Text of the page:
• No. The Claimant argued that, even if not required to pay redress by DISP, the Defendant had already decided as a matter of policy to follow DISP App 3 and to make such redress payments to complainants, so there was no real consideration for the waiver. The Defendant’s evidence was that the payment was only made because of the acceptance of the offer and that payments would not otherwise be made to customers. The parties had agreed to dispense with witnesses and cross-examination at the small claims hearing, such that the Defendant’s evidence was unchallenged. There was no basis to doubt the Defendant’s evidence and the Judge had not erred in following the same.

1(c): Did the content of the offer letter estop the Defendant from raising full and final settlement?

  • No. The Claimant argued that the offer letter contained representations that the offer was made pursuant to DISP App 3, that the Defendant upheld her complaint and because of that, the Claimant was entitled to redress in the sum calculated under DISP App 3.7A.3E. The Judge accepted that each of those representations was made in the Redress Letter, but did not accept the submission that it would be inequitable to allow the Defendant to assert that the offer was not in fact what it purported to be, namely a commercial offer in full and final settlement. The acceptance form that accompanied the offer made it clear that acceptance was in full and final settlement of any claim or complaint including through the courts, the Financial Ombudsman Service or otherwise. The suggestion that the Claimant was ignorant of the terms of the offer was rejected.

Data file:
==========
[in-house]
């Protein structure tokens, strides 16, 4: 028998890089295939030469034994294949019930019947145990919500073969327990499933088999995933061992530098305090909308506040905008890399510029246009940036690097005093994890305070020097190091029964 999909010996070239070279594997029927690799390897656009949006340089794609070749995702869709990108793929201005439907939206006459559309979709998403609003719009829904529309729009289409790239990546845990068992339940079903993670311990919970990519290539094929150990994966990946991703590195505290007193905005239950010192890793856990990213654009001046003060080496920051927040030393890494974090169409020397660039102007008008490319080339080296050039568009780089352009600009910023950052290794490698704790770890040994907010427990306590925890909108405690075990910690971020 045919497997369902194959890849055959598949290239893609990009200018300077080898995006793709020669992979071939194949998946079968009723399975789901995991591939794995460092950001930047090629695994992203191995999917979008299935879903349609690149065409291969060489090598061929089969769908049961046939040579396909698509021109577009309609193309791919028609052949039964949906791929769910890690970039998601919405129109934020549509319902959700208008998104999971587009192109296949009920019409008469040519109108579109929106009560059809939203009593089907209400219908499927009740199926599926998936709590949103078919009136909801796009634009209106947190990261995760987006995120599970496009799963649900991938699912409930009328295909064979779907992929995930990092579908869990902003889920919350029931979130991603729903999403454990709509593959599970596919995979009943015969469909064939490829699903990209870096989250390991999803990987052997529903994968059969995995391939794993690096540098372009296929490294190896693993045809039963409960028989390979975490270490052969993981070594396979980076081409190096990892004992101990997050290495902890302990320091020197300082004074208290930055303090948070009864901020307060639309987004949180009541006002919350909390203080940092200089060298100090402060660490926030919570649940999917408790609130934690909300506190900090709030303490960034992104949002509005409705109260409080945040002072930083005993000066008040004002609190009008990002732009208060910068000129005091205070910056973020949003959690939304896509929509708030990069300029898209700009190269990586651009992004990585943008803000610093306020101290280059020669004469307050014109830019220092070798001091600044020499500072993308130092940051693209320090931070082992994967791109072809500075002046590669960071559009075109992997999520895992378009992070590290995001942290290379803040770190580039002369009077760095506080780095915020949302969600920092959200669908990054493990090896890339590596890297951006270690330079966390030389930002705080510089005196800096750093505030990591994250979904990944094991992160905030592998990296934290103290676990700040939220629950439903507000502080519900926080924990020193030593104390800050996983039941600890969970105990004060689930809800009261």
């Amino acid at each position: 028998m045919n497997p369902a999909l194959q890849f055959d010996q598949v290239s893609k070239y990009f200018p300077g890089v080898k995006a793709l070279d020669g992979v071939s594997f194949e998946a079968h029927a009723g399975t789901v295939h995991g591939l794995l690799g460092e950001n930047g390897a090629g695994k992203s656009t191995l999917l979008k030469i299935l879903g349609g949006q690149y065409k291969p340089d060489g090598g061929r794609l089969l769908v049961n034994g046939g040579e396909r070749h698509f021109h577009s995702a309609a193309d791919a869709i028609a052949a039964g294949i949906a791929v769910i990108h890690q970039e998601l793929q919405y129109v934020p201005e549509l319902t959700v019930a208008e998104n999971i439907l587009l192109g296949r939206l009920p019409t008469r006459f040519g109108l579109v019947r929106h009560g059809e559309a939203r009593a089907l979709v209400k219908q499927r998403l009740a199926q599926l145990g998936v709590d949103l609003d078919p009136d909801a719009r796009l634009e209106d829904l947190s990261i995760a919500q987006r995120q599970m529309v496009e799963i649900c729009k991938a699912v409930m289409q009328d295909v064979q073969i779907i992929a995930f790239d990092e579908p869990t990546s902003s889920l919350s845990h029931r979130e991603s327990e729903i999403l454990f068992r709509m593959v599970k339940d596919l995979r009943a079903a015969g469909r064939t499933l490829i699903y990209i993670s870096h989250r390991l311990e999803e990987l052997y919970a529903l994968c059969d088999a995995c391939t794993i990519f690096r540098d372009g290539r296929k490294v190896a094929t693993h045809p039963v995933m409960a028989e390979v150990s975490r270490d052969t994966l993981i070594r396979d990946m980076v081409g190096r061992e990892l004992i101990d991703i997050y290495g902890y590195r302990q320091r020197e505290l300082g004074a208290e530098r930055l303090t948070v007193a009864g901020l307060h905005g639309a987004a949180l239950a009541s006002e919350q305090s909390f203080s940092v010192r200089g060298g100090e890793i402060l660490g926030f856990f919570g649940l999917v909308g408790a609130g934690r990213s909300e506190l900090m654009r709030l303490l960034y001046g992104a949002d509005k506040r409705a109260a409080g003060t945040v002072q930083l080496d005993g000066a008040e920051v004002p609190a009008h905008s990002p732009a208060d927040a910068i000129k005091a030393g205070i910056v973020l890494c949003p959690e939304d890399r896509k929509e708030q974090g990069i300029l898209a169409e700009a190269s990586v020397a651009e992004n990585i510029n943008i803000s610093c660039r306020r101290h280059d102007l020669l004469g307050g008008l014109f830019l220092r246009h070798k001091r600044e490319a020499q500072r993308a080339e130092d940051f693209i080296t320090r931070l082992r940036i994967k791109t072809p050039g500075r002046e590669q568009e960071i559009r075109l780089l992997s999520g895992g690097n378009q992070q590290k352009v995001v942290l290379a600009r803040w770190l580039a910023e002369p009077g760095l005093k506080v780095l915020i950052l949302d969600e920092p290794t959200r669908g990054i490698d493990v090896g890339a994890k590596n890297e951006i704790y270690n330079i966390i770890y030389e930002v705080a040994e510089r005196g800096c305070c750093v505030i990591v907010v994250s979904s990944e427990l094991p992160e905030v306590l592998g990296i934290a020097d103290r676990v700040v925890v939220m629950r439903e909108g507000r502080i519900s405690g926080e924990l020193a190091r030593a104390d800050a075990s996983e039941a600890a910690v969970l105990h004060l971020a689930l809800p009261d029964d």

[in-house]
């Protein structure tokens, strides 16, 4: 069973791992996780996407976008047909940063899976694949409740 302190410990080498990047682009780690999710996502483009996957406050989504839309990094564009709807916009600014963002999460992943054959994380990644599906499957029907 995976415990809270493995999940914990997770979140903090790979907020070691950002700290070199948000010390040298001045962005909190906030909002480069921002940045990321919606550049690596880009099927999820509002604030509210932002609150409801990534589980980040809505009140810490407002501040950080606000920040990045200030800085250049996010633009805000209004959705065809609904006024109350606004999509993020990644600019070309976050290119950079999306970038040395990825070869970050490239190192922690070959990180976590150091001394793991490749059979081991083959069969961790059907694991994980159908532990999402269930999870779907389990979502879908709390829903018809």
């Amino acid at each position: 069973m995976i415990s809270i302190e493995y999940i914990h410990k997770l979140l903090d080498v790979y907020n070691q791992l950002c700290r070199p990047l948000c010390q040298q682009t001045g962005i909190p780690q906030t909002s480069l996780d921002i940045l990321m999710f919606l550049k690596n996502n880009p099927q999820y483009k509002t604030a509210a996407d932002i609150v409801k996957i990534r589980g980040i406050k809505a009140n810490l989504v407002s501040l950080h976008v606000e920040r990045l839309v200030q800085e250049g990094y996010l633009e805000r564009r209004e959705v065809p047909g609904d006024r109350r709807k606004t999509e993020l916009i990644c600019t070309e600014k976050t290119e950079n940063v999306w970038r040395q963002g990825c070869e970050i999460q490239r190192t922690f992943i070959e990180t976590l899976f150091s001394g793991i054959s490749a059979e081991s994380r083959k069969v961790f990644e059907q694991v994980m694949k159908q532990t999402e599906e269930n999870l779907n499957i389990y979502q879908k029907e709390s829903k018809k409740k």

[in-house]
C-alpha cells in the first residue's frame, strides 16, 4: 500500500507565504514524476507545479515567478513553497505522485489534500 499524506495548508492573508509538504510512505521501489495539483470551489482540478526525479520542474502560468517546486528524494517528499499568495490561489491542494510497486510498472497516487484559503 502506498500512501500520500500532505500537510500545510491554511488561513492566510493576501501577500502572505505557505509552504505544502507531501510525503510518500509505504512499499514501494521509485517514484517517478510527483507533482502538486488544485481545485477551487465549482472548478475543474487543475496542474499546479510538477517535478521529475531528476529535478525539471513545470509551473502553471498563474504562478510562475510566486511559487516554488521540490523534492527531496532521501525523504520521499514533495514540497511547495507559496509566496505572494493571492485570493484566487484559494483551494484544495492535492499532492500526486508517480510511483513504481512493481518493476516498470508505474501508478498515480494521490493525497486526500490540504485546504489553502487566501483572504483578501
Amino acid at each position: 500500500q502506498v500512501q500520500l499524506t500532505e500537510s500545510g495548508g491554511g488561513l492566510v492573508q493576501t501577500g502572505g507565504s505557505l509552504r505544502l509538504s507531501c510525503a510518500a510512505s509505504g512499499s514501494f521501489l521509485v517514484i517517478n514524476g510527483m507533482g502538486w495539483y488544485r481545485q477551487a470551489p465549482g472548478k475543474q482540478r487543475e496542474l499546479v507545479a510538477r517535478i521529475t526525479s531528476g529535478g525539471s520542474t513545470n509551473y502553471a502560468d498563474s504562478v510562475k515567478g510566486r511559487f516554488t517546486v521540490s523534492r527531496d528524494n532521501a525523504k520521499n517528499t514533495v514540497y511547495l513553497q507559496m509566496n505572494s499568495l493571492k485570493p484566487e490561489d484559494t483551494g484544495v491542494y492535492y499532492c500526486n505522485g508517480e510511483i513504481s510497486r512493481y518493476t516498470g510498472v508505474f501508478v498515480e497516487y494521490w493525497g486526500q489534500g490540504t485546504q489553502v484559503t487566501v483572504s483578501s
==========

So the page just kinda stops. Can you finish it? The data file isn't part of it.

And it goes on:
2: Was there a dispute capable of compromise at the time the redress payment was made?

  • Yes. The Defendant’s offer of redress had been preceded by a complaint from the Claimant about the mis-selling of the policy, not a complaint about the existence of an unfair relationship due to the non-disclosure of commission. There was no actual dispute about unfair relationship, but there was a potential dispute. A reasonable person with all the relevant background information would have realised that the Defendant was making an offer in connection with a claim on an additional or alternative basis. It was a nonsense to suggest that the Defendant had to wait for the Claimant to articulate that alternative claim in order for there to be a dispute which was capable of being compromised.


HHJ Belcher’s decision will be unsurprising to many observers.

There is no support to be found within DISP or any FCA guidance for the proposition that lenders are compelled to pay (as opposed to offer) redress where they consider it appropriate, or that lenders are prohibited from making their offers conditional upon full and final settlement. When formulating its guidance on PPI commission complaints, the FCA indicated that it was providing for an alternative to litigation, a form of alternative dispute resolution[1]. The FCA did not provide for a statutory scheme that entitled customers to a set amount of redress as of right and to seek further redress through the courts.

It should be unsurprising that the courts upheld a contractual agreement for settlement, which was clear and unambiguous, particularly in circumstances where the Claimant had the benefit of being represented by professional advisors when entering into the settlement. It should also be noted that the decision in this case is not unique, but follows on from a number of other unreported decisions at District Judge level.

What many may be surprised at, is that there are claim management companies and/or law firms, who continue to advise clients that they can pursue court claims in these circumstances. A number of lenders are facing litigation in similar factual circumstances to those in Taylor. It remains to be seen whether the decision in Taylor will bring an end to these misguided claims and the attempts by claimant law firms to generate fees by litigating settled PPI complaints where redress has already been paid.


[1] PS17/3, page 34